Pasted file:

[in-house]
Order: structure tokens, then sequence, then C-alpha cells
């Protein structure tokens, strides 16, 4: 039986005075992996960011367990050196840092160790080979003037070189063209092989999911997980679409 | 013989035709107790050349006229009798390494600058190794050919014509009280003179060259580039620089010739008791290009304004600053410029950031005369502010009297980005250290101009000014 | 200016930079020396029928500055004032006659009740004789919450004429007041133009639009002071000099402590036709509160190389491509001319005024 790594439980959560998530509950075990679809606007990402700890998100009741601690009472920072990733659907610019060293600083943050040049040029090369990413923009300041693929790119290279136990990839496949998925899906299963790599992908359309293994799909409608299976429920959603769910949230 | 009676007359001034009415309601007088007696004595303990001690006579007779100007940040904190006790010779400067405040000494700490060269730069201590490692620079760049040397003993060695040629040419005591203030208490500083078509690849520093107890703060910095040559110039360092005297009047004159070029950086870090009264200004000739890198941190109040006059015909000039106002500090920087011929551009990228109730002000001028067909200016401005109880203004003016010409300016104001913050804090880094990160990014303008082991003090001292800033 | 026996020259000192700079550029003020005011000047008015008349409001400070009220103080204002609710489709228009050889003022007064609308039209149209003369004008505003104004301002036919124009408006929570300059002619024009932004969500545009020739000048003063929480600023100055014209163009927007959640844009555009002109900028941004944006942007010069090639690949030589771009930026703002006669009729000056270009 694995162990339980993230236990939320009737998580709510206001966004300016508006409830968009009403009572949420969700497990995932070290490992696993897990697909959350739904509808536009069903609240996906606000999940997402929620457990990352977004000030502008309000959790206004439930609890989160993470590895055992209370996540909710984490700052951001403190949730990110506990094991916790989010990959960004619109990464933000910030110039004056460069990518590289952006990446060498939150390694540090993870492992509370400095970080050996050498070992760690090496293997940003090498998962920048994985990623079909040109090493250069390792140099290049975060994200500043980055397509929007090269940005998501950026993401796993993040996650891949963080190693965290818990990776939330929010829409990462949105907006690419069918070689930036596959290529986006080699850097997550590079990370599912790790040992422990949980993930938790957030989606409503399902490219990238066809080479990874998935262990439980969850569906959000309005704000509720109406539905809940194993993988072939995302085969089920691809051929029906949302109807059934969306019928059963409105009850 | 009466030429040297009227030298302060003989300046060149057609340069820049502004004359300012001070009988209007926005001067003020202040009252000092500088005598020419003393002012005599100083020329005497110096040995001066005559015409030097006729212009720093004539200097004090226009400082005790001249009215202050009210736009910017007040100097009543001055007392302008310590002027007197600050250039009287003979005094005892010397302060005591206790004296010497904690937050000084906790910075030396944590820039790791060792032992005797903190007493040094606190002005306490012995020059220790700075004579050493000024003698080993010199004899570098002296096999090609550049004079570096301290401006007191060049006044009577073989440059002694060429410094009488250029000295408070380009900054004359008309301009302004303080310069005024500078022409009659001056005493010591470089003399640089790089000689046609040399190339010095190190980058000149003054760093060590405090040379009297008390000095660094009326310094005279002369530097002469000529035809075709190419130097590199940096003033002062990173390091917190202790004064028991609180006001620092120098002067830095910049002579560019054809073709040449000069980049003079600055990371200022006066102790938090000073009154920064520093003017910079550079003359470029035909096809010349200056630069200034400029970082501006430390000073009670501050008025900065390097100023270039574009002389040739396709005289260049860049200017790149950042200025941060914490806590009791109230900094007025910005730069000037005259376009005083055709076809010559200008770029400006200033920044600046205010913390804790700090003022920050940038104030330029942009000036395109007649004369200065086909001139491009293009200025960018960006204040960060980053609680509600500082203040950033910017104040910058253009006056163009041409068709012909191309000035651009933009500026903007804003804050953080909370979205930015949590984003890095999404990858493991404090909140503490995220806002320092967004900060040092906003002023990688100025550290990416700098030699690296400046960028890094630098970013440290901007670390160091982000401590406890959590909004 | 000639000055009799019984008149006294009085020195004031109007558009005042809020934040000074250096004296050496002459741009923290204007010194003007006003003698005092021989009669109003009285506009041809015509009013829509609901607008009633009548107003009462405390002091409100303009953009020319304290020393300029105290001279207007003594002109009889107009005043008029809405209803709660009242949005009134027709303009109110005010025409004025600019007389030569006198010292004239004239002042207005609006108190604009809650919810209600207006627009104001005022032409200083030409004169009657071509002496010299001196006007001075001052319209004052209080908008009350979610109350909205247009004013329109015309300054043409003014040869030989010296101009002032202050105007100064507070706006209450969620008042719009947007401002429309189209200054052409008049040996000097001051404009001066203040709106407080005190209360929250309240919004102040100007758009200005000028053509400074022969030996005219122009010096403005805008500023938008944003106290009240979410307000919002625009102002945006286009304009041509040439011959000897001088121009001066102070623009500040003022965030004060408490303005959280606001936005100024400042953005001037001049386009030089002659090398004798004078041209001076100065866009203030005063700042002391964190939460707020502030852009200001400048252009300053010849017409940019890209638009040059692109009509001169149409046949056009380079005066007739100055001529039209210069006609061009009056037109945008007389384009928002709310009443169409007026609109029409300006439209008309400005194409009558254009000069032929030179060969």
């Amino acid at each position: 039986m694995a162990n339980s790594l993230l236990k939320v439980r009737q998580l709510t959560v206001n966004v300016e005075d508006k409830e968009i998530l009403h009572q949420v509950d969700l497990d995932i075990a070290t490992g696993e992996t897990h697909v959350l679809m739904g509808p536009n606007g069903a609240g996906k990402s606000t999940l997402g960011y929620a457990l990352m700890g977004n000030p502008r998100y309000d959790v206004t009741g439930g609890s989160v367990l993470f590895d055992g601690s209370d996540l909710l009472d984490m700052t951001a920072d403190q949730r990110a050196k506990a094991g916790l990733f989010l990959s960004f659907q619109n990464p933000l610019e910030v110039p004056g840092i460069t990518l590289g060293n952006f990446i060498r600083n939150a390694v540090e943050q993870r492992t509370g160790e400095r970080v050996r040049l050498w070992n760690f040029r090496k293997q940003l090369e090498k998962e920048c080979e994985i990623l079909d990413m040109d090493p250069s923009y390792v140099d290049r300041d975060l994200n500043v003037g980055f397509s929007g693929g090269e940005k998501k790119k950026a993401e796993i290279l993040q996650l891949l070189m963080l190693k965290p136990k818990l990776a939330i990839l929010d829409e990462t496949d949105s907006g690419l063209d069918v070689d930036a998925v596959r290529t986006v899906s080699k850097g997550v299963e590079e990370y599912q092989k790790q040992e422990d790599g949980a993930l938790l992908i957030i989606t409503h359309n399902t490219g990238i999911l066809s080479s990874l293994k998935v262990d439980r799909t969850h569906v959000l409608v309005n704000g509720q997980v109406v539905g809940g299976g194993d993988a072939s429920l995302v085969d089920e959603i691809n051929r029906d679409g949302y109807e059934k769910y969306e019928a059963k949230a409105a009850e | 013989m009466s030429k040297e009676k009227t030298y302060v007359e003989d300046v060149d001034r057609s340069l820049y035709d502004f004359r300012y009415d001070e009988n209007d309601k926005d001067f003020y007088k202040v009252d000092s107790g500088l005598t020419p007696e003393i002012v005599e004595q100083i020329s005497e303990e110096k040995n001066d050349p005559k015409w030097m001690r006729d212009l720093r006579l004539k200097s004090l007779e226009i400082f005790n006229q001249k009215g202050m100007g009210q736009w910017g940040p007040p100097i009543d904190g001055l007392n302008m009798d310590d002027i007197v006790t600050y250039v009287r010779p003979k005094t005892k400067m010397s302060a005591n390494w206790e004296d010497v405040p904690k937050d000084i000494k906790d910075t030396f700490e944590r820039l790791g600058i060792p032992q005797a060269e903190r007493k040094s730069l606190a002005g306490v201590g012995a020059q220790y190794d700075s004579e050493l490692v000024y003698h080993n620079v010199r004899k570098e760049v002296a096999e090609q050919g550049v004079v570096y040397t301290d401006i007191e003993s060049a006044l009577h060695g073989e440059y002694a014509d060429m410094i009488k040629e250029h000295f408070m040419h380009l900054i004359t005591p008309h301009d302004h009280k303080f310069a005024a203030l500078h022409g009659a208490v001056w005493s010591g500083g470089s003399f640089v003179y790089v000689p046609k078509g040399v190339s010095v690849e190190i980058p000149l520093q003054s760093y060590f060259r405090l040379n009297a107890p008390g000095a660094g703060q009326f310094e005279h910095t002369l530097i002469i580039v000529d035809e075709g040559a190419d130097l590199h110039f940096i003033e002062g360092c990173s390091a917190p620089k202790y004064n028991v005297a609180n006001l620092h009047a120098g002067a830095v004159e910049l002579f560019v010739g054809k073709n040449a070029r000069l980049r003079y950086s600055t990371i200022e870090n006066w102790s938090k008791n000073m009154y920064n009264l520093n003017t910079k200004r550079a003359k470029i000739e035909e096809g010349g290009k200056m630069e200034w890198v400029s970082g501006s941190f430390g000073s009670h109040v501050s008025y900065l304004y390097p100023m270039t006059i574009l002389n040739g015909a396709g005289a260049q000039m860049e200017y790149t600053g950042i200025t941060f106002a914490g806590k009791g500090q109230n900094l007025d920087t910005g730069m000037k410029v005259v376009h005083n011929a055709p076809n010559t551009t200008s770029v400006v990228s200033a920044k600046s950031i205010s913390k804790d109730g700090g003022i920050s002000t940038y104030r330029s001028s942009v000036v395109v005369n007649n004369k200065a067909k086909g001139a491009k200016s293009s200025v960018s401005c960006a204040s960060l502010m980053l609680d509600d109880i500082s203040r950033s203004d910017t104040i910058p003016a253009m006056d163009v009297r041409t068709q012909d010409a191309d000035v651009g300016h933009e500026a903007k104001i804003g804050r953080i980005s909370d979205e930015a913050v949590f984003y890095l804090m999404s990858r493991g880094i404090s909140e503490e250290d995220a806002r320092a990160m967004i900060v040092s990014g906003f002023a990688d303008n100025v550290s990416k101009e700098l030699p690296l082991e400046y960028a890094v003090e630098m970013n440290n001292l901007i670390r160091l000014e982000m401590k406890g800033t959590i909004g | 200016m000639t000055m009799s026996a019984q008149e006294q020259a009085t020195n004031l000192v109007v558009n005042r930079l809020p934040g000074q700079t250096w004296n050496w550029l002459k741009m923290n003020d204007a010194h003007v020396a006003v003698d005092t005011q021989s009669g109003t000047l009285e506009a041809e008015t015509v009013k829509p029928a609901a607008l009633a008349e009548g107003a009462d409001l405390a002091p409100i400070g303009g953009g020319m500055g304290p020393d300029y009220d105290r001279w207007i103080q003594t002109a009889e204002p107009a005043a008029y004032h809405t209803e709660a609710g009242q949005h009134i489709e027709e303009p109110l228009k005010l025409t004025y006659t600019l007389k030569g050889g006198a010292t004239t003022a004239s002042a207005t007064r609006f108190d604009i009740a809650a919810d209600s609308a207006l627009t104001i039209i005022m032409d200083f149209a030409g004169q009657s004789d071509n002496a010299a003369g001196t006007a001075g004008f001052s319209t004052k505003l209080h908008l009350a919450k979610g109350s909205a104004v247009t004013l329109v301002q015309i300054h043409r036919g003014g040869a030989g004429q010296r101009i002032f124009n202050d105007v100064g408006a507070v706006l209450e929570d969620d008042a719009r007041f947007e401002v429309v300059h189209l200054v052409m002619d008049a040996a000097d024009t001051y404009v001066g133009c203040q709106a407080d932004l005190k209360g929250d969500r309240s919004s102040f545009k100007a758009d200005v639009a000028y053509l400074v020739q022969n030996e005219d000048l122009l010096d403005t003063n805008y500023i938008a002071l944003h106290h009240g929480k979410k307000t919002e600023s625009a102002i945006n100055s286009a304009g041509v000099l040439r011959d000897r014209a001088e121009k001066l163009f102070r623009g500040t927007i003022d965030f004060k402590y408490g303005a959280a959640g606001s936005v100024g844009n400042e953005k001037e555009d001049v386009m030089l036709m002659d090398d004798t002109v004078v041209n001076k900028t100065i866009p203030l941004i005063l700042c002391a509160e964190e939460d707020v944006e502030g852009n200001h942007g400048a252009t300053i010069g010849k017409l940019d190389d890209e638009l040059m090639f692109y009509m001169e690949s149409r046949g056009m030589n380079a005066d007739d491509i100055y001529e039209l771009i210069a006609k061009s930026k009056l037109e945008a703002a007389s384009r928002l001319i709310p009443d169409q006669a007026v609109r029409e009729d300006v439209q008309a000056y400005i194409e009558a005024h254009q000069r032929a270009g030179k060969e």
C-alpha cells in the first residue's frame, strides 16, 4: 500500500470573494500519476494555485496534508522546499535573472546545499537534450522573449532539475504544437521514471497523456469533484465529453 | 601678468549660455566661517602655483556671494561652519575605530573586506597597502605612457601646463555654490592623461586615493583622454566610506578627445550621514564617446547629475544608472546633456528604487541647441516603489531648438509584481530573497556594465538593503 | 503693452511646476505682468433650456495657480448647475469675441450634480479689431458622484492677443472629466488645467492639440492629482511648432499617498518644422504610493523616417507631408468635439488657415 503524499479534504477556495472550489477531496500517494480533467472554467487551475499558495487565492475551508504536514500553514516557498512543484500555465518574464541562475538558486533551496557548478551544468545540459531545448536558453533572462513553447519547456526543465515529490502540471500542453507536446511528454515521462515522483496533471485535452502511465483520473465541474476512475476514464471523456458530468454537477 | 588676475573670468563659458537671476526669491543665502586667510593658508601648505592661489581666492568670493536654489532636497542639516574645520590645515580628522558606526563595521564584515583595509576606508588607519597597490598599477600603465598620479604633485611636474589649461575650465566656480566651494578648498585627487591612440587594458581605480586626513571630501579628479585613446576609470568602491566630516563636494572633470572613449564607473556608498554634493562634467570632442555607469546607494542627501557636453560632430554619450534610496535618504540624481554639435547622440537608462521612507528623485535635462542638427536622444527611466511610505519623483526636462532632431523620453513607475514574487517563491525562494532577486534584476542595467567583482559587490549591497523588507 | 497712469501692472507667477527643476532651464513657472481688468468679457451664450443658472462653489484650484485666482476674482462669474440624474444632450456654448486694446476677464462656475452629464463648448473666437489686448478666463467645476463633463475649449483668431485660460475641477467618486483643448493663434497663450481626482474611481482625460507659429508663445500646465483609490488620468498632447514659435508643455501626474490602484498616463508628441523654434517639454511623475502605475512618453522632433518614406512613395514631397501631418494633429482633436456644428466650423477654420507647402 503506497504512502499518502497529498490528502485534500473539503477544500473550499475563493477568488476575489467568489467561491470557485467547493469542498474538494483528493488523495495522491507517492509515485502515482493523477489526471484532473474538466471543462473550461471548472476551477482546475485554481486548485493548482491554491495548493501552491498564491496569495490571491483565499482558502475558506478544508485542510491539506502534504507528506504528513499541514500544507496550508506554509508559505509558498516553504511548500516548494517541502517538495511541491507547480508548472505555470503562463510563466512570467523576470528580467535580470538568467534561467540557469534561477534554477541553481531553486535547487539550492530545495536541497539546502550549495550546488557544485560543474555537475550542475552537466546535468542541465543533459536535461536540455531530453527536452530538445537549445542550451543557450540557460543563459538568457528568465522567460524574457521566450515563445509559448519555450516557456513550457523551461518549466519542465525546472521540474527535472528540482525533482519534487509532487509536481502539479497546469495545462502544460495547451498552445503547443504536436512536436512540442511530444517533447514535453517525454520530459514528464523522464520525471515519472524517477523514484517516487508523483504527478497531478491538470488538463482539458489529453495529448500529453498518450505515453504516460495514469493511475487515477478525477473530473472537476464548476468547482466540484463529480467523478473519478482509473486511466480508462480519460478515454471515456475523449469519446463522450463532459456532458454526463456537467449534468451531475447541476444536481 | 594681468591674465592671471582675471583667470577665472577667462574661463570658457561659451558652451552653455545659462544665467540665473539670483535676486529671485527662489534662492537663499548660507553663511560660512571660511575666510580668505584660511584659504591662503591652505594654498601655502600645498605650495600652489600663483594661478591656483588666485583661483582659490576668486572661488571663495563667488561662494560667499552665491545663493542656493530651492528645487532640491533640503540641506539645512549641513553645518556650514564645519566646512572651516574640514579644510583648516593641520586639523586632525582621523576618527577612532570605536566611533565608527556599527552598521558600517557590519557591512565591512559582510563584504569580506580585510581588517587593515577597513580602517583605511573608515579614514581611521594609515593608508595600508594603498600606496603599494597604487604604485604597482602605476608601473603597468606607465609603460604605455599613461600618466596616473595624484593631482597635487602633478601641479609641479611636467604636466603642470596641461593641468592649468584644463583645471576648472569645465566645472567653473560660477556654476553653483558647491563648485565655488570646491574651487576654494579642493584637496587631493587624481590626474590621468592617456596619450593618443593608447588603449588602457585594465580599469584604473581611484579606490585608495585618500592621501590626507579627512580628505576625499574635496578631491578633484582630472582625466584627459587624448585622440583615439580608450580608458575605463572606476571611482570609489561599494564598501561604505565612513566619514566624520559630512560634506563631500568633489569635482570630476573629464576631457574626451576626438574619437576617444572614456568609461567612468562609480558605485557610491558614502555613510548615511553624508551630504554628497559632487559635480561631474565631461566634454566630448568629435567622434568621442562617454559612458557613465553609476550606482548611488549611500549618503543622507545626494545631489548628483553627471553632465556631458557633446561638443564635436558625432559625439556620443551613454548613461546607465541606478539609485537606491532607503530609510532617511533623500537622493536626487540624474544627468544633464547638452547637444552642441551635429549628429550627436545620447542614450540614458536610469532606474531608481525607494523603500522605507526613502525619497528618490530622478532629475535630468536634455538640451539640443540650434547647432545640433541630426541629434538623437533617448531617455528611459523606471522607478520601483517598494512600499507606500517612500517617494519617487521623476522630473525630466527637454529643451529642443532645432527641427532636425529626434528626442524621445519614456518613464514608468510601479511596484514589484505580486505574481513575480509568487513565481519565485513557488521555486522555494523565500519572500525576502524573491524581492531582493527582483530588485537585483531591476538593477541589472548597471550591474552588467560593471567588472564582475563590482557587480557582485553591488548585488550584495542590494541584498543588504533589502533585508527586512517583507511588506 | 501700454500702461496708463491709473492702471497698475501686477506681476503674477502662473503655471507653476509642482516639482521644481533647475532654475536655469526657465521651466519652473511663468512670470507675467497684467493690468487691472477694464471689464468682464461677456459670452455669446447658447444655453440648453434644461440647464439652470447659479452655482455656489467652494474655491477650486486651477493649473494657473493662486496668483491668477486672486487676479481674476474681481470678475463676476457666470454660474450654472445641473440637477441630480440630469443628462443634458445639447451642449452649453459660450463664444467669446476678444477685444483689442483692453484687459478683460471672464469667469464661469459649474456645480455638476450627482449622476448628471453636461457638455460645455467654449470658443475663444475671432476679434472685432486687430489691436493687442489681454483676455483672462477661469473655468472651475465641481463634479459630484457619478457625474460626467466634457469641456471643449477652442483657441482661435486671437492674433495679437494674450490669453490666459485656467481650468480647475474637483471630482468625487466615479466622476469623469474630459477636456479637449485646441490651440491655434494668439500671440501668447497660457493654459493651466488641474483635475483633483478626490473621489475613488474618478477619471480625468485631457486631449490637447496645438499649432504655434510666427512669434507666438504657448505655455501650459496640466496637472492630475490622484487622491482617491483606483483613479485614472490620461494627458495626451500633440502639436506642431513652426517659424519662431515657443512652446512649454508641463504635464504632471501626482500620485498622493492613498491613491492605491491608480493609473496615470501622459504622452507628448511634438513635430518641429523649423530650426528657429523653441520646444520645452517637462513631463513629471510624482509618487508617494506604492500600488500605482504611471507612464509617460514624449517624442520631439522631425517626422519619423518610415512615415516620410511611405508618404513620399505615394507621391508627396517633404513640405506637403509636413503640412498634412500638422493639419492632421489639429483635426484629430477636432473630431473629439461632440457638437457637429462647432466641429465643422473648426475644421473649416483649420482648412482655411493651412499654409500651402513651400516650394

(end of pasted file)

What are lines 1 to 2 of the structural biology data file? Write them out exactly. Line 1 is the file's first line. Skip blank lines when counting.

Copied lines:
[in-house]
Order: structure tokens, then sequence, then C-alpha cells